The Australian public might have
reached the view that John Howard and his colleagues are not telling the truth,
the whole truth and nothing but as the opinion polls are saying but I suspect
there’s also a majority view that the AWB really had no option but to do what
it did. Certainly Australia’s wheat
farmers are not condemning their industry leaders for paying some very large
back handers.

That kind of dirty work is what growers think always happens and
if Australia didn’t do
it sales would be lost to someone else who did. So, at the risk of joining the
Prime Minister in the dock for contempt, the likely conclusion of the Royal
Commission that AWB is guilty and the Government is innocent is completely the
opposite to what the voters think.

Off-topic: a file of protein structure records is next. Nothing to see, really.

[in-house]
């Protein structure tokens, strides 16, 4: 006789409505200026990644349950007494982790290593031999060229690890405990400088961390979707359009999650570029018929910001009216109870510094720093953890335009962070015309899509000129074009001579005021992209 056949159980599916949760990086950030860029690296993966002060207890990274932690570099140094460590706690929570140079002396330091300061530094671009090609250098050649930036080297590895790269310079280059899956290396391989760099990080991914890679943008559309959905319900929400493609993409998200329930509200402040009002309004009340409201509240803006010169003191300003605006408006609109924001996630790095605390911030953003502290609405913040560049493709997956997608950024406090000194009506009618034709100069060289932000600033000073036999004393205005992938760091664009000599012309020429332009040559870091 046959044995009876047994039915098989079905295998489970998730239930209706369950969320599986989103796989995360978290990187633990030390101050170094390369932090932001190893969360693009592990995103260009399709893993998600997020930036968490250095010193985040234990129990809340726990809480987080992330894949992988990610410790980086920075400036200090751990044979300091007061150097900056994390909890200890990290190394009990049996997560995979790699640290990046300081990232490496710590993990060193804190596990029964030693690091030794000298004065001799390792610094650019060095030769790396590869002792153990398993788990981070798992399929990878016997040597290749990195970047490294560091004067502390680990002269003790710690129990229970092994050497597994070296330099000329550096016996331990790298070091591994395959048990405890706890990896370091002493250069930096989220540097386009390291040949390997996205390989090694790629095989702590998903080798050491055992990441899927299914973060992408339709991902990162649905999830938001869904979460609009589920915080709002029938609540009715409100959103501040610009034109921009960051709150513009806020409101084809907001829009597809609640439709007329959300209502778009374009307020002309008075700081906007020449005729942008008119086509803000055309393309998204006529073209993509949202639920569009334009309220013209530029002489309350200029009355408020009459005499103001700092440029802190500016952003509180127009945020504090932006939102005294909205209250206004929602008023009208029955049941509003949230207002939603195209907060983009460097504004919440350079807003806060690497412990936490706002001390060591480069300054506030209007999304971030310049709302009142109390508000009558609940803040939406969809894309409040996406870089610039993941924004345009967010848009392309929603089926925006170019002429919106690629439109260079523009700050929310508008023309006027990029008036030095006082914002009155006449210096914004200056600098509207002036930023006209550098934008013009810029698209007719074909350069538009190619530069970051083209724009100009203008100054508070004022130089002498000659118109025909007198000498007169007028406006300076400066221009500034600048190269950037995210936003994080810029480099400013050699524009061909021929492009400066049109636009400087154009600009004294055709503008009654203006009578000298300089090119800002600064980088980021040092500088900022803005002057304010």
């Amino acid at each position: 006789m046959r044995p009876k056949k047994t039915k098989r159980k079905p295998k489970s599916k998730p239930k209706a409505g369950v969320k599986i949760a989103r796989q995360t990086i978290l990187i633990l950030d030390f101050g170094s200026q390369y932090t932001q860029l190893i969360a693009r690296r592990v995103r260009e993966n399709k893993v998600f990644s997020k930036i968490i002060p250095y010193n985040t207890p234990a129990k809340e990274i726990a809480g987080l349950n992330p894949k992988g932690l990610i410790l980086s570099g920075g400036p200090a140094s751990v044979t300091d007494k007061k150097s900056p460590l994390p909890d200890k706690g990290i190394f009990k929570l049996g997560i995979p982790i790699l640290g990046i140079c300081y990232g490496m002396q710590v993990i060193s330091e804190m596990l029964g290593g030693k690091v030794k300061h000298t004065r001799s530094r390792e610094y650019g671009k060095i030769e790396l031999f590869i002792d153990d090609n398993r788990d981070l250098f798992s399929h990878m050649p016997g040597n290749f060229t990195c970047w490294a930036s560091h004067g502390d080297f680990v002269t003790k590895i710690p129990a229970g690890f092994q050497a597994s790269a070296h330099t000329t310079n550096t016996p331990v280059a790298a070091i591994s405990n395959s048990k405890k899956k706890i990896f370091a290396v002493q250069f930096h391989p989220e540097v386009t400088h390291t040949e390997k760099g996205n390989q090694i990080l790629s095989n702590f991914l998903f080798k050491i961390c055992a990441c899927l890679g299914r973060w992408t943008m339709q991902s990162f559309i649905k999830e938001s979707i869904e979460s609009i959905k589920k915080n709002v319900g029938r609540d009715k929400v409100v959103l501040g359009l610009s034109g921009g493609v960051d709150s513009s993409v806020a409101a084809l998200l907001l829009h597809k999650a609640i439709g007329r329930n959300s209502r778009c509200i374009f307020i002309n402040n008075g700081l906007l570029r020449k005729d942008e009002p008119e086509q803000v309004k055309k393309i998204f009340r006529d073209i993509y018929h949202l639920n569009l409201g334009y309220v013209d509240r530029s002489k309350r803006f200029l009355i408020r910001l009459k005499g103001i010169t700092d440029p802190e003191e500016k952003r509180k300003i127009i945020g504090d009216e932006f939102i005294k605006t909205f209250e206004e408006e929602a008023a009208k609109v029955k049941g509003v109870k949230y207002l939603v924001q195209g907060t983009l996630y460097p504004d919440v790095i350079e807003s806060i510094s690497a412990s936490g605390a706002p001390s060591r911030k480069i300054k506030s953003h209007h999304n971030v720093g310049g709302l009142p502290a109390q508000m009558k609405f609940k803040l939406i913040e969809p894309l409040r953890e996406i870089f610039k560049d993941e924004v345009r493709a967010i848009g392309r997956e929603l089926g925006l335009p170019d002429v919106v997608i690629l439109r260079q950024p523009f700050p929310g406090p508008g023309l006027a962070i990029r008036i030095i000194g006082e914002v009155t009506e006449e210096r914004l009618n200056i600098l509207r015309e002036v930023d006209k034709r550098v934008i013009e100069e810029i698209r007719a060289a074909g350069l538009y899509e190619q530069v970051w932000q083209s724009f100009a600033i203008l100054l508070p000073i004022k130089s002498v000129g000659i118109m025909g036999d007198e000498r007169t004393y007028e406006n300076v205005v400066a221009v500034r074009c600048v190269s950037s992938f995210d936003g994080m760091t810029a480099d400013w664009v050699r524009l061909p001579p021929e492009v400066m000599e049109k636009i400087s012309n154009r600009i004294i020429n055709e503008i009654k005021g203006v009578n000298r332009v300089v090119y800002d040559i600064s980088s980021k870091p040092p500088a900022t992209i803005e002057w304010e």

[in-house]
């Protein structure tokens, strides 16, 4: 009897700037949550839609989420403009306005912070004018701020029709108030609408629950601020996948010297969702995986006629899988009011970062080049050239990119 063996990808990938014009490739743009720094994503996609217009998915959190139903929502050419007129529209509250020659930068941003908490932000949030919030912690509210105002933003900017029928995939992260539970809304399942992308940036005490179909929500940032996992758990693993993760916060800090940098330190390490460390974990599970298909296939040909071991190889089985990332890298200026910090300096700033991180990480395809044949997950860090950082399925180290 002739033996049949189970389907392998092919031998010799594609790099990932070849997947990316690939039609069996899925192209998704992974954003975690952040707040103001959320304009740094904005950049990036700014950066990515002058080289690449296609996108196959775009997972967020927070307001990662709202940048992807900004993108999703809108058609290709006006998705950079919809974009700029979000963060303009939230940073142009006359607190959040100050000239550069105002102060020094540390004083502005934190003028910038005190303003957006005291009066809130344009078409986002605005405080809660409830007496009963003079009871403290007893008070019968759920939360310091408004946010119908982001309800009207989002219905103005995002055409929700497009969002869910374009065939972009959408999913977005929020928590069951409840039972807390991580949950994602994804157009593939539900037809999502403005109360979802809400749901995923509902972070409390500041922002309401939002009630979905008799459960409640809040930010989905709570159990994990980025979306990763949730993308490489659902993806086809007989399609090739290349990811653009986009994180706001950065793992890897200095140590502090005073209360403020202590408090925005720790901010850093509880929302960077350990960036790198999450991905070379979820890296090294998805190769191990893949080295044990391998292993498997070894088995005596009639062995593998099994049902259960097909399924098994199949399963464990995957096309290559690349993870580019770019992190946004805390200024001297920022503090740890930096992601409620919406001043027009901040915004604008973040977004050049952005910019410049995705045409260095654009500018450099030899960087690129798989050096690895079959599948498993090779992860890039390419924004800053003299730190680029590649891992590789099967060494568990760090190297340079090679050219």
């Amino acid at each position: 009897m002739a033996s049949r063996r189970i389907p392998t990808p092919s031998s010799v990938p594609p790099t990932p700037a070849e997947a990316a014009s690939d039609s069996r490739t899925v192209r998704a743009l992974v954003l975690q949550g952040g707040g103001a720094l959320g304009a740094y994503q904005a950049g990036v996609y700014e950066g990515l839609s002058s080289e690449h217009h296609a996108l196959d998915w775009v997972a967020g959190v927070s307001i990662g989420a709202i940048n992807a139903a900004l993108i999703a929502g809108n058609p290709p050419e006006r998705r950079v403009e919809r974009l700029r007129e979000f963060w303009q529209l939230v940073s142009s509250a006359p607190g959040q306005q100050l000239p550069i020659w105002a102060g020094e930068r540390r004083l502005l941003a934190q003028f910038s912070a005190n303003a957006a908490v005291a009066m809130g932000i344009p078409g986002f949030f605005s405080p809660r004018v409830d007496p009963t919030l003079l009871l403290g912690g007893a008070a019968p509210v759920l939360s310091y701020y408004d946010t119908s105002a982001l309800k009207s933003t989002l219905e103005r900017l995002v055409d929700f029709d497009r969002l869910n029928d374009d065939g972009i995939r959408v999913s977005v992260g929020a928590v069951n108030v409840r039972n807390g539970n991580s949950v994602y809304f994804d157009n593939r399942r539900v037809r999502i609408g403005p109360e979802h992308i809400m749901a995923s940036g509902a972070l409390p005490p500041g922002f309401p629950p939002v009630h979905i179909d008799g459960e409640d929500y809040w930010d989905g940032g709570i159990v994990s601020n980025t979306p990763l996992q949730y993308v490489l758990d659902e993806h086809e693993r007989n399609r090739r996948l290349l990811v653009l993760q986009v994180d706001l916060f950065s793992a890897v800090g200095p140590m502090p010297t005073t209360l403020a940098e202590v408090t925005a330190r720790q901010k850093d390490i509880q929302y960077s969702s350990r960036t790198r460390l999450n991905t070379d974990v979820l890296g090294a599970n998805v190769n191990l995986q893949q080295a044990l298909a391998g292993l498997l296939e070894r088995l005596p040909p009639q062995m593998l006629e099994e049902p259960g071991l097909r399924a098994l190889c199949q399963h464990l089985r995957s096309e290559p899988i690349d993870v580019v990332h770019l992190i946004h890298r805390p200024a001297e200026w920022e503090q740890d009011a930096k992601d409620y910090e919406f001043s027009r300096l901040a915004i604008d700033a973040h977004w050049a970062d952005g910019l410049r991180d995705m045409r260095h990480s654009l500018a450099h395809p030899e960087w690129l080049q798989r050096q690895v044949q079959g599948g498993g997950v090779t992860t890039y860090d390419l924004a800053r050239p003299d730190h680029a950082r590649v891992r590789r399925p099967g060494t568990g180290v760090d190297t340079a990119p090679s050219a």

For the Labor Party this has
presented something of a dilemma. It wants to gain votes by painting the
Coalition as untrustworthy liars and/or fools without losing support in rural
Australia by going
too hard on AWB and its methods. Only Greens and Democrats can see an advantage
in taking the ethical stand that paying bribes is wrong under any circumstances
and hiding (or not trying to discover) them is wrong as well.

Being politicians of principle is
sure to stand the two minor parties in good stead. Their message in the 18
months until the next federal poll can be a simple one: being dishonest and
defrauding the United Nations did not save a market for Australian wheat
growers.

On the contrary it guaranteed that two countries which refused to pay
Saddam’s kickbacks – the United States and
Canada – will in future share
what was AWB’s biggest market. I can hear Bob Brown saying it now: crime does
not pay.

Peter Fray

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